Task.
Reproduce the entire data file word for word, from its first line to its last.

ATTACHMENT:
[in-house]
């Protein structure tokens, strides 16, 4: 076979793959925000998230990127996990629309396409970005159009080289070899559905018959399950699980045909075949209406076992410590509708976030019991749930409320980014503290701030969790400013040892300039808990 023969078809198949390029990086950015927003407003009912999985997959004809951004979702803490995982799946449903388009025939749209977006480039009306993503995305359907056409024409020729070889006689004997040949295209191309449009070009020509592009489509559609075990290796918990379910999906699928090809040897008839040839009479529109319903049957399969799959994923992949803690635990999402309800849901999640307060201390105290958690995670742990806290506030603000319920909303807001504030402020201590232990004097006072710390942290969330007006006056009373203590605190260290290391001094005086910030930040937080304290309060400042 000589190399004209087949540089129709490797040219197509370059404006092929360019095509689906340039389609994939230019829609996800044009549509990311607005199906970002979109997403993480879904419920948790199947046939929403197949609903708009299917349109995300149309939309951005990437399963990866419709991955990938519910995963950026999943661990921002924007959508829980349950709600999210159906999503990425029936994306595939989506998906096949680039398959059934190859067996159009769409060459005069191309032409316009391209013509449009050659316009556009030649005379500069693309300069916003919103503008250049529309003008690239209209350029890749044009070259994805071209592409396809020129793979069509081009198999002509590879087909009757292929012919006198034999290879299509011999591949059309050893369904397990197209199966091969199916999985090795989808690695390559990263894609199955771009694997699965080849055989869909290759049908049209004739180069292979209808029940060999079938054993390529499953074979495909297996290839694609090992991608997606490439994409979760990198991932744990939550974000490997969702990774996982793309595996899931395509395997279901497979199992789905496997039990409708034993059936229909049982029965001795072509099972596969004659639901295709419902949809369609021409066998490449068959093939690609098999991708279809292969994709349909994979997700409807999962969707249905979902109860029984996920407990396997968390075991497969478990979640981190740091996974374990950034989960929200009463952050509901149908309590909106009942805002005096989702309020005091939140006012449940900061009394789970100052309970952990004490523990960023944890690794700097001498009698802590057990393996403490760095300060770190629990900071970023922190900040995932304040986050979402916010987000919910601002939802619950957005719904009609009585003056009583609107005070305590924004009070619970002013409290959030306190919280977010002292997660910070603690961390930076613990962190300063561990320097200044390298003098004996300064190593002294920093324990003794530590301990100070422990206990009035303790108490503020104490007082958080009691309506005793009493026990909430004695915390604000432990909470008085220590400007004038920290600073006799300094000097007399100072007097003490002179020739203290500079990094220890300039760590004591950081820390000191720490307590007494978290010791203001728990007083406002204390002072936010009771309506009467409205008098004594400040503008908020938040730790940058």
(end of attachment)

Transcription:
[in-house]
């Protein structure tokens, strides 16, 4: 076979793959925000998230990127996990629309396409970005159009080289070899559905018959399950699980045909075949209406076992410590509708976030019991749930409320980014503290701030969790400013040892300039808990 023969078809198949390029990086950015927003407003009912999985997959004809951004979702803490995982799946449903388009025939749209977006480039009306993503995305359907056409024409020729070889006689004997040949295209191309449009070009020509592009489509559609075990290796918990379910999906699928090809040897008839040839009479529109319903049957399969799959994923992949803690635990999402309800849901999640307060201390105290958690995670742990806290506030603000319920909303807001504030402020201590232990004097006072710390942290969330007006006056009373203590605190260290290391001094005086910030930040937080304290309060400042 000589190399004209087949540089129709490797040219197509370059404006092929360019095509689906340039389609994939230019829609996800044009549509990311607005199906970002979109997403993480879904419920948790199947046939929403197949609903708009299917349109995300149309939309951005990437399963990866419709991955990938519910995963950026999943661990921002924007959508829980349950709600999210159906999503990425029936994306595939989506998906096949680039398959059934190859067996159009769409060459005069191309032409316009391209013509449009050659316009556009030649005379500069693309300069916003919103503008250049529309003008690239209209350029890749044009070259994805071209592409396809020129793979069509081009198999002509590879087909009757292929012919006198034999290879299509011999591949059309050893369904397990197209199966091969199916999985090795989808690695390559990263894609199955771009694997699965080849055989869909290759049908049209004739180069292979209808029940060999079938054993390529499953074979495909297996290839694609090992991608997606490439994409979760990198991932744990939550974000490997969702990774996982793309595996899931395509395997279901497979199992789905496997039990409708034993059936229909049982029965001795072509099972596969004659639901295709419902949809369609021409066998490449068959093939690609098999991708279809292969994709349909994979997700409807999962969707249905979902109860029984996920407990396997968390075991497969478990979640981190740091996974374990950034989960929200009463952050509901149908309590909106009942805002005096989702309020005091939140006012449940900061009394789970100052309970952990004490523990960023944890690794700097001498009698802590057990393996403490760095300060770190629990900071970023922190900040995932304040986050979402916010987000919910601002939802619950957005719904009609009585003056009583609107005070305590924004009070619970002013409290959030306190919280977010002292997660910070603690961390930076613990962190300063561990320097200044390298003098004996300064190593002294920093324990003794530590301990100070422990206990009035303790108490503020104490007082958080009691309506005793009493026990909430004695915390604000432990909470008085220590400007004038920290600073006799300094000097007399100072007097003490002179020739203290500079990094220890300039760590004591950081820390000191720490307590007494978290010791203001728990007083406002204390002072936010009771309506009467409205008098004594400040503008908020938040730790940058």